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Victorian People: A Reassessment of Persons and Themes, 1851-67
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Victorian People: A Reassessment of Persons and Themes, 1851-67

3.41 of 5 stars 3.41  ·  rating details  ·  44 ratings  ·  5 reviews
This text looks at the people, ideas and events between the Great Exhibition of 1851 and the Second Reform Act of 1867. From "John Arthur Roebuck and the Crimean War", and "Samuel Smiles and the Gospel of Work" to "Thomas Hughes and the Public Schools" and "Benjanmin Disraeli and the Leap in the Dark", Asa Briggs provides an assessment of Victorian achievements; and in doi ...more
Paperback, 324 pages
Published April 15th 1975 by University Of Chicago Press (first published January 1st 1954)
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This book was one of my college texts, but I didn't start reading it until 16 years after I left school. While the book is reasonably entertaining, the author assumes some things about his audience that might not be true. They might not, for example, be familiar with Victorian British politics, literature, and society; they might not, as well, know both French and Latin in addition to English. And so he assumes that they do not want either footnotes or a bibliography. In all cases he is wrong.
This is a collection of biographical essays. Though a pelican book, a book written for, or appropriate for, a general reader, I found it a difficult book to read. Many simple facts are presumed known and the impact of certain historical events are not always given with the contextual significance spelled out. The book also presumes knowledge of a number of terms specific to parliamentary workings, and takes license to drop a few untranslated quotations in French (though the latter was more under ...more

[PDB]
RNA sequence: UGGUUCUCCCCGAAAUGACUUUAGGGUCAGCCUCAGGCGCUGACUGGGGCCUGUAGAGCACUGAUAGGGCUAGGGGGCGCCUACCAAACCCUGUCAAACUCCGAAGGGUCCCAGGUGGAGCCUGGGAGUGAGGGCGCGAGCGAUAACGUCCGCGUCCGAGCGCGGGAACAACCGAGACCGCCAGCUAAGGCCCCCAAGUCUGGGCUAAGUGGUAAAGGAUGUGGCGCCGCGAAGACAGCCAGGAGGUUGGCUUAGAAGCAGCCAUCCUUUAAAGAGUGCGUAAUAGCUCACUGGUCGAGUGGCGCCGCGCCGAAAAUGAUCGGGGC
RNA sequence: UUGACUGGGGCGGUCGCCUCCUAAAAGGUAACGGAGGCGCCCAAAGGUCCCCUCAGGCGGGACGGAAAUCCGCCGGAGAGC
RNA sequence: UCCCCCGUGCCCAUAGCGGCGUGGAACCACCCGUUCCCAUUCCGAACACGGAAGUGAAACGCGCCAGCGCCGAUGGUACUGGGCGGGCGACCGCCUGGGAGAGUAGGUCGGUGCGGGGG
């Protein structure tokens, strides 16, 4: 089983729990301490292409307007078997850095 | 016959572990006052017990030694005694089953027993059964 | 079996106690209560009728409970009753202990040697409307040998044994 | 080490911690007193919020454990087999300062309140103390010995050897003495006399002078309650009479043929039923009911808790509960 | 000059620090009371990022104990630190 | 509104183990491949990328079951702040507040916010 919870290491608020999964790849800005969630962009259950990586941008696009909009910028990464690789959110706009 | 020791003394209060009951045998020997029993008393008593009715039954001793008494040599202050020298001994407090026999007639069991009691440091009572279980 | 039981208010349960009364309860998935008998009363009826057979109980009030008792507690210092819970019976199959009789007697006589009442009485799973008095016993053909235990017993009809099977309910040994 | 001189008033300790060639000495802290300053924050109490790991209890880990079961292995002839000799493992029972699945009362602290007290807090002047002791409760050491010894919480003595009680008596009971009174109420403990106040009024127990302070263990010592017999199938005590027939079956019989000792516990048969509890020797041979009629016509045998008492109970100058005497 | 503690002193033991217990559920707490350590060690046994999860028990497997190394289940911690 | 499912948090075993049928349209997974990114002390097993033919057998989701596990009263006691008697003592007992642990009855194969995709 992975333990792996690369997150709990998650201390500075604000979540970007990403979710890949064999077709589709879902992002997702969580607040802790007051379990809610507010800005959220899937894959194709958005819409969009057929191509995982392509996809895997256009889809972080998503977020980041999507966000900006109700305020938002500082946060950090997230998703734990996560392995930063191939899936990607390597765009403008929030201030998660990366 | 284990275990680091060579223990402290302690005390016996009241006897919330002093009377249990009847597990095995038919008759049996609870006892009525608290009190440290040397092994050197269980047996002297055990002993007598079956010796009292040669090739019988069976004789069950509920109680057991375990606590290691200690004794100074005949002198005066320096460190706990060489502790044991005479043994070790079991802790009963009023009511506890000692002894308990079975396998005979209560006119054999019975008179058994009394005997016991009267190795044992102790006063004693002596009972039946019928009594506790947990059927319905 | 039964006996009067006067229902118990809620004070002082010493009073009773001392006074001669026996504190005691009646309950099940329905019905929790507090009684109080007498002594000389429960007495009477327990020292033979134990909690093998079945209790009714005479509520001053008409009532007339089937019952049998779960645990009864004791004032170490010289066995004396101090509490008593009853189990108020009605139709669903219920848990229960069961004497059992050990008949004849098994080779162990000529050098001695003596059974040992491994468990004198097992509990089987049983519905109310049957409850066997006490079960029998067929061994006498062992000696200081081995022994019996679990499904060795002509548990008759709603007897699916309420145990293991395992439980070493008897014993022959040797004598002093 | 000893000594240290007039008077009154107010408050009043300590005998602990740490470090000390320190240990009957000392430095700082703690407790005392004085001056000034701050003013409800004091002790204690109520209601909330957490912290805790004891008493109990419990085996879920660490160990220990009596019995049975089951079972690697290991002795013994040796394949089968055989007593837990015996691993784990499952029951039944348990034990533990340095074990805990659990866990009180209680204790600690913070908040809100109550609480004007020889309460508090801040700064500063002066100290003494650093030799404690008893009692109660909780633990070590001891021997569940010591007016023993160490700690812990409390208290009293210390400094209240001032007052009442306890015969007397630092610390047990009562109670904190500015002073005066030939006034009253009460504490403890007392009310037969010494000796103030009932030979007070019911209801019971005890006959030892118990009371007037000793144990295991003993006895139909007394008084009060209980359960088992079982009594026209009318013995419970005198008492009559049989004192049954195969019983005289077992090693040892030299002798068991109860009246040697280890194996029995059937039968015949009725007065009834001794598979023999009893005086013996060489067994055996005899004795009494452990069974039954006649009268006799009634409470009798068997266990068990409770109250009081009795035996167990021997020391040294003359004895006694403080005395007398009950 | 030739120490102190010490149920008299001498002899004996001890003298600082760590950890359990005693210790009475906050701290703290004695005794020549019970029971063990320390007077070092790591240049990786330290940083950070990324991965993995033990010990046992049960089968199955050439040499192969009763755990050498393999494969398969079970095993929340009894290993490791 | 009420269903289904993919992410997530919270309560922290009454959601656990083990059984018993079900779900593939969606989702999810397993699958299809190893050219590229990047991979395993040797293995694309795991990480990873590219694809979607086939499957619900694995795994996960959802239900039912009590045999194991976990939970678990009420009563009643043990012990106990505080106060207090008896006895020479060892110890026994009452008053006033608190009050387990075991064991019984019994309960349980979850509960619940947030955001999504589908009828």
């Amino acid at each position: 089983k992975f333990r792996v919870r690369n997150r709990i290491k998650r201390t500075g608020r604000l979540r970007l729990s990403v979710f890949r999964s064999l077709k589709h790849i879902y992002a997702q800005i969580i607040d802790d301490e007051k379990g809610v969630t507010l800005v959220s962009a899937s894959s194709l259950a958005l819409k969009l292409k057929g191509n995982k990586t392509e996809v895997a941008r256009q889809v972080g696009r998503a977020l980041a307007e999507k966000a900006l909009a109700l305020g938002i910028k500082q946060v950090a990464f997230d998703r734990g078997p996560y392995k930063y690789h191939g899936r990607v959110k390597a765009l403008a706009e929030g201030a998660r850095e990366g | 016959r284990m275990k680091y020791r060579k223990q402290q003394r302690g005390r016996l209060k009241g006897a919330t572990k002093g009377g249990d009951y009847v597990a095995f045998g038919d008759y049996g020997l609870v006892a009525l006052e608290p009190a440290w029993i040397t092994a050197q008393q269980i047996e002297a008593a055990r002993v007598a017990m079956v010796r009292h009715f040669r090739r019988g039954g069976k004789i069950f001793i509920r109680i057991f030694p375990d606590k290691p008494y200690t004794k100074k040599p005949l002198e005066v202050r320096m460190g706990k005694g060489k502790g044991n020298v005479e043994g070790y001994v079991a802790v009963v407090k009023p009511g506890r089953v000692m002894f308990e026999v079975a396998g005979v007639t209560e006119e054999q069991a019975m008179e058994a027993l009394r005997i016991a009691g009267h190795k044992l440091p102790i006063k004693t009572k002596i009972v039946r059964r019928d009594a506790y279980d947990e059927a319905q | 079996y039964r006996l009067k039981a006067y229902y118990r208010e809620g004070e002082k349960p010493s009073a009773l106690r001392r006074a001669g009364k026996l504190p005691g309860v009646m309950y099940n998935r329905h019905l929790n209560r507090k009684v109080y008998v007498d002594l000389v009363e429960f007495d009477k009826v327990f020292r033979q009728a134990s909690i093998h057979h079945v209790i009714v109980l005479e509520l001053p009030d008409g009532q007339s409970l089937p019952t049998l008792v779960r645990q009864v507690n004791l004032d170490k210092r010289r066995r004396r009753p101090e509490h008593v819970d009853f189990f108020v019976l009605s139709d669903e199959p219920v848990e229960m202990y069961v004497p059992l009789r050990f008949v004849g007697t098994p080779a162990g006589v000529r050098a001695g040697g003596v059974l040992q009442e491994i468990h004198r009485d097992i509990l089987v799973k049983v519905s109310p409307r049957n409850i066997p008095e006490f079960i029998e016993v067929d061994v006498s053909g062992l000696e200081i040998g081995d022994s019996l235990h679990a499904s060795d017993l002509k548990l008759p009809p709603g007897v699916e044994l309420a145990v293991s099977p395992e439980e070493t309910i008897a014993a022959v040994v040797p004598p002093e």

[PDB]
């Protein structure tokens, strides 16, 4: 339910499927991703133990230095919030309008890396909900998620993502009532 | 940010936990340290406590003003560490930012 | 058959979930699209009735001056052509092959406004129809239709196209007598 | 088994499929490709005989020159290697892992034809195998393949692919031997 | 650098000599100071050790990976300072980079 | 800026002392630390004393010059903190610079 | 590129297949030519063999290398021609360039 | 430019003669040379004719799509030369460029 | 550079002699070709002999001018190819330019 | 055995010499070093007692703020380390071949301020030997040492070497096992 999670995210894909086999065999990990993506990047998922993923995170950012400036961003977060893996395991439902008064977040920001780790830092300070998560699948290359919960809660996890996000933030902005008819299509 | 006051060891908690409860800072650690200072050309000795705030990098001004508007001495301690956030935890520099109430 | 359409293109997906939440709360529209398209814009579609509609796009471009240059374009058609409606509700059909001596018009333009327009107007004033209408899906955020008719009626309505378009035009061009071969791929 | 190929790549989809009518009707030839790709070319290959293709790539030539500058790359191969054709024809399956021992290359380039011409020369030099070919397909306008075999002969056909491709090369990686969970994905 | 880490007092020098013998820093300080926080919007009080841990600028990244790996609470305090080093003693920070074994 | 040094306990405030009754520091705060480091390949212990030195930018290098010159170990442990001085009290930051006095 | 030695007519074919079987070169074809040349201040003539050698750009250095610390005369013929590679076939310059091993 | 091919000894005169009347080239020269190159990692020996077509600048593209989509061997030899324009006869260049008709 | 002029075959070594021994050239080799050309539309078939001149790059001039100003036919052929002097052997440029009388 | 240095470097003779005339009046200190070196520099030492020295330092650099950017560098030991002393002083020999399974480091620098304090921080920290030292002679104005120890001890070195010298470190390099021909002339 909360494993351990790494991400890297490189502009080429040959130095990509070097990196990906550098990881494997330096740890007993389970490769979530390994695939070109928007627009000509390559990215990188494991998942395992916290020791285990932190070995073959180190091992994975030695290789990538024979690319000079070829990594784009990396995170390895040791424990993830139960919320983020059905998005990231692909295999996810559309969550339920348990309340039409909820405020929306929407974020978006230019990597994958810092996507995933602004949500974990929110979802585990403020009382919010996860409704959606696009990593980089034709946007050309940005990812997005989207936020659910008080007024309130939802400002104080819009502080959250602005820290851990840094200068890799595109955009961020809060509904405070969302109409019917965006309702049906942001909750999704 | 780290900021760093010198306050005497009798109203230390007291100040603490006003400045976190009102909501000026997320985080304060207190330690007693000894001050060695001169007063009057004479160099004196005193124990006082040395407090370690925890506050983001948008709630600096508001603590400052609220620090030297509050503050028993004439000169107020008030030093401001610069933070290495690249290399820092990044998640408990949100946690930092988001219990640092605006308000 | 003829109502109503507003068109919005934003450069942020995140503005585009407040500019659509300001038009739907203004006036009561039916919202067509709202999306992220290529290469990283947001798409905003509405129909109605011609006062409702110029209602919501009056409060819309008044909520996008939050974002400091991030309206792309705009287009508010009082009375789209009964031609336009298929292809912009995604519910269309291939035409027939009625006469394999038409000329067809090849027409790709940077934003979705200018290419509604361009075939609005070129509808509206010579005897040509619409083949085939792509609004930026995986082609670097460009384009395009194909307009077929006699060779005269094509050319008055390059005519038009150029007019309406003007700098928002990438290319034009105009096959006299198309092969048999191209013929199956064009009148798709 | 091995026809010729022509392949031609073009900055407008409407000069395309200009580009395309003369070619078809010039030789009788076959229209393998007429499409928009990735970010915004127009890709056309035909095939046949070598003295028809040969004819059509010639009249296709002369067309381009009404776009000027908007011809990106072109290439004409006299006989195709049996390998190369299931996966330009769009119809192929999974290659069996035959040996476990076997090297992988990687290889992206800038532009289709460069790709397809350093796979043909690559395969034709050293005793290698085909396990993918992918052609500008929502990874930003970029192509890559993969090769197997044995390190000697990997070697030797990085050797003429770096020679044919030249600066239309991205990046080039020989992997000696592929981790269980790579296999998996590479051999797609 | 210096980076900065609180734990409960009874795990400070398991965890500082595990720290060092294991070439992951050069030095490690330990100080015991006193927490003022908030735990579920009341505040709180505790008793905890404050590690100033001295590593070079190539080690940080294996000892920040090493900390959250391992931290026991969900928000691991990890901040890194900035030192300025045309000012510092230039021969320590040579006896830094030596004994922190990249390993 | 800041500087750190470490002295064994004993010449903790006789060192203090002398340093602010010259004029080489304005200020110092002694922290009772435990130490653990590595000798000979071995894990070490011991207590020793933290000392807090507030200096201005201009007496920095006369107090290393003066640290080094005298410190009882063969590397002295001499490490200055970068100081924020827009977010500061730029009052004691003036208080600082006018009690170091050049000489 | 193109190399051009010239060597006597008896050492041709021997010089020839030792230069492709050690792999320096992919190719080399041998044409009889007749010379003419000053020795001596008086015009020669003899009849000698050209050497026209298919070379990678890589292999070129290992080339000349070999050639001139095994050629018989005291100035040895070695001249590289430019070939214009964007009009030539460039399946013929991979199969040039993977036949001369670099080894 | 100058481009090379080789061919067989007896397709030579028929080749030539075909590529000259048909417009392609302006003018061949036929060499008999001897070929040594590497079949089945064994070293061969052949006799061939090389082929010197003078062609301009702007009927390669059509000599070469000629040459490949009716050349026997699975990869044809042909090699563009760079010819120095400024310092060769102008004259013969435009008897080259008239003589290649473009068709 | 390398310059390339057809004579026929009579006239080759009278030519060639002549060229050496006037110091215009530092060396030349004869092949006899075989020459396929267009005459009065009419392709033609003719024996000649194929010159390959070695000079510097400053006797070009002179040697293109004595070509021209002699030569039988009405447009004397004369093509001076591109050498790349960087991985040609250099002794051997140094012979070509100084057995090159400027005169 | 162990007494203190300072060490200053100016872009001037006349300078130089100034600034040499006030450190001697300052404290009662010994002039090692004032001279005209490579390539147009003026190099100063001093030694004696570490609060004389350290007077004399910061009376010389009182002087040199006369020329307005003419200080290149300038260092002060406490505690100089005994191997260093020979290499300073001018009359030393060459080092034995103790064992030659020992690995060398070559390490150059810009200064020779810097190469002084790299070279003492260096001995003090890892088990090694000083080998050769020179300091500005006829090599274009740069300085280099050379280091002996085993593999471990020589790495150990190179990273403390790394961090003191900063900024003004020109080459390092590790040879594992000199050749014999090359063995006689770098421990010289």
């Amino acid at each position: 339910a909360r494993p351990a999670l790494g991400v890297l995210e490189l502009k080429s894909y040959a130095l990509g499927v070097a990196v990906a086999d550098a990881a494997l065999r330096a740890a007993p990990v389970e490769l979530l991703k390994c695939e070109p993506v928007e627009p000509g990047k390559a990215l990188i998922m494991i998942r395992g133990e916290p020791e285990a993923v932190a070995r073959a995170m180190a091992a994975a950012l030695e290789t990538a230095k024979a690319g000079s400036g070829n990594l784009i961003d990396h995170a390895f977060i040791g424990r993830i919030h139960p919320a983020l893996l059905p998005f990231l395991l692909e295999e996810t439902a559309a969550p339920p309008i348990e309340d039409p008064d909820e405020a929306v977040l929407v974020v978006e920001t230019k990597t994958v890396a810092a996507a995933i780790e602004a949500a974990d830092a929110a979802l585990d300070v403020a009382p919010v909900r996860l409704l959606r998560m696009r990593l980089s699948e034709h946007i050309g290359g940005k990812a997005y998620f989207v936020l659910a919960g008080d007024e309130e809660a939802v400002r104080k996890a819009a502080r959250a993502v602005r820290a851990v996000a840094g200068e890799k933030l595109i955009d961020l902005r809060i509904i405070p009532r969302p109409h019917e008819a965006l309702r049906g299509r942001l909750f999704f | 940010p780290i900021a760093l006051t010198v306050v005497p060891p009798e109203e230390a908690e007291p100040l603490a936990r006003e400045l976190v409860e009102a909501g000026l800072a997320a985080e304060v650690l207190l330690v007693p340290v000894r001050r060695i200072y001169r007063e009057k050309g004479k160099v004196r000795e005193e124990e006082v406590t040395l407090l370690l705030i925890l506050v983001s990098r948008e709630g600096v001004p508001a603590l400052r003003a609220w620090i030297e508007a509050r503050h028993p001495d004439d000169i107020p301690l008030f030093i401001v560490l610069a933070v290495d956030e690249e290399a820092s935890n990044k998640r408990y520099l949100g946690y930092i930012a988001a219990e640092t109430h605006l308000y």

Victorian People by Asa Briggs When I was told that I would be doing a book review on a piece of work by a historian that covered some sort of history between 1500 to 1900, I was positive that I wanted to read about the Victorian People. I have always had an interest in British society in the 19th century, especially during the mid-Victorian era between 1850 and 1870. Some of my favorite writers were greatly influenced by the Victorian culture such as Charles Dickens, Jules Verne and Arthur Cona ...more
Jude Brigley
I have always been intrigued by the Victorians and this book gives a great insight into some of the most important people of the time.
Nico Macdonald
Jun 04, 2011 Nico Macdonald marked it as to-read
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Asa Briggs, Baron Briggs is a British historian, one of the most respected historians who has written on the Victorian era. In particular, his trilogy, Victorian People, Victorian Cities, and Victorian Things made a lasting mark on how historians view the nineteenth century. He was made a life peer in 1976.
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